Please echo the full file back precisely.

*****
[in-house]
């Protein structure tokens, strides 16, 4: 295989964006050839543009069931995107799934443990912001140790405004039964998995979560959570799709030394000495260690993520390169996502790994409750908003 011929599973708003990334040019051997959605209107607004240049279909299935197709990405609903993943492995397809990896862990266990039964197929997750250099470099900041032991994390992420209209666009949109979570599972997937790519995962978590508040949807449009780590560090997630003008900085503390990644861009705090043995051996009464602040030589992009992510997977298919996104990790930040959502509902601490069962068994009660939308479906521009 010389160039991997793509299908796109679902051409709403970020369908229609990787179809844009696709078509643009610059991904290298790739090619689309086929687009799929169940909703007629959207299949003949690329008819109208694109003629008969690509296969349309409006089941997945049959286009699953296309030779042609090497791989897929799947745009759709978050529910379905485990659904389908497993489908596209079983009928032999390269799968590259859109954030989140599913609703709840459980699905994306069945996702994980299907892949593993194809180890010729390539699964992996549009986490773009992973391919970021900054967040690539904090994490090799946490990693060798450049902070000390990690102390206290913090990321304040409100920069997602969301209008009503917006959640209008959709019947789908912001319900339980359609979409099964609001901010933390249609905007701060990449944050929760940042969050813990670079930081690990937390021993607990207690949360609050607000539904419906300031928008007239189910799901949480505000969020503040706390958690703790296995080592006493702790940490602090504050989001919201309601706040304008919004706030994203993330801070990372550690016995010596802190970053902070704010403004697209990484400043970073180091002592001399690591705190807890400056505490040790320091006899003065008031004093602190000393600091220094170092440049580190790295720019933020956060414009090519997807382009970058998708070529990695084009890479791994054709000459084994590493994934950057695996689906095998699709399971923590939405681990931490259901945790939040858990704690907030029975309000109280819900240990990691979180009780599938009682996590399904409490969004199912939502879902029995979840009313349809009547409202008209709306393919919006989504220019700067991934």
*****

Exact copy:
[in-house]
């Protein structure tokens, strides 16, 4: 295989964006050839543009069931995107799934443990912001140790405004039964998995979560959570799709030394000495260690993520390169996502790994409750908003 011929599973708003990334040019051997959605209107607004240049279909299935197709990405609903993943492995397809990896862990266990039964197929997750250099470099900041032991994390992420209209666009949109979570599972997937790519995962978590508040949807449009780590560090997630003008900085503390990644861009705090043995051996009464602040030589992009992510997977298919996104990790930040959502509902601490069962068994009660939308479906521009 010389160039991997793509299908796109679902051409709403970020369908229609990787179809844009696709078509643009610059991904290298790739090619689309086929687009799929169940909703007629959207299949003949690329008819109208694109003629008969690509296969349309409006089941997945049959286009699953296309030779042609090497791989897929799947745009759709978050529910379905485990659904389908497993489908596209079983009928032999390269799968590259859109954030989140599913609703709840459980699905994306069945996702994980299907892949593993194809180890010729390539699964992996549009986490773009992973391919970021900054967040690539904090994490090799946490990693060798450049902070000390990690102390206290913090990321304040409100920069997602969301209008009503917006959640209008959709019947789908912001319900339980359609979409099964609001901010933390249609905007701060990449944050929760940042969050813990670079930081690990937390021993607990207690949360609050607000539904419906300031928008007239189910799901949480505000969020503040706390958690703790296995080592006493702790940490602090504050989001919201309601706040304008919004706030994203993330801070990372550690016995010596802190970053902070704010403004697209990484400043970073180091002592001399690591705190807890400056505490040790320091006899003065008031004093602190000393600091220094170092440049580190790295720019933020956060414009090519997807382009970058998708070529990695084009890479791994054709000459084994590493994934950057695996689906095998699709399971923590939405681990931490259901945790939040858990704690907030029975309000109280819900240990990691979180009780599938009682996590399904409490969004199912939502879902029995979840009313349809009547409202008209709306393919919006989504220019700067991934």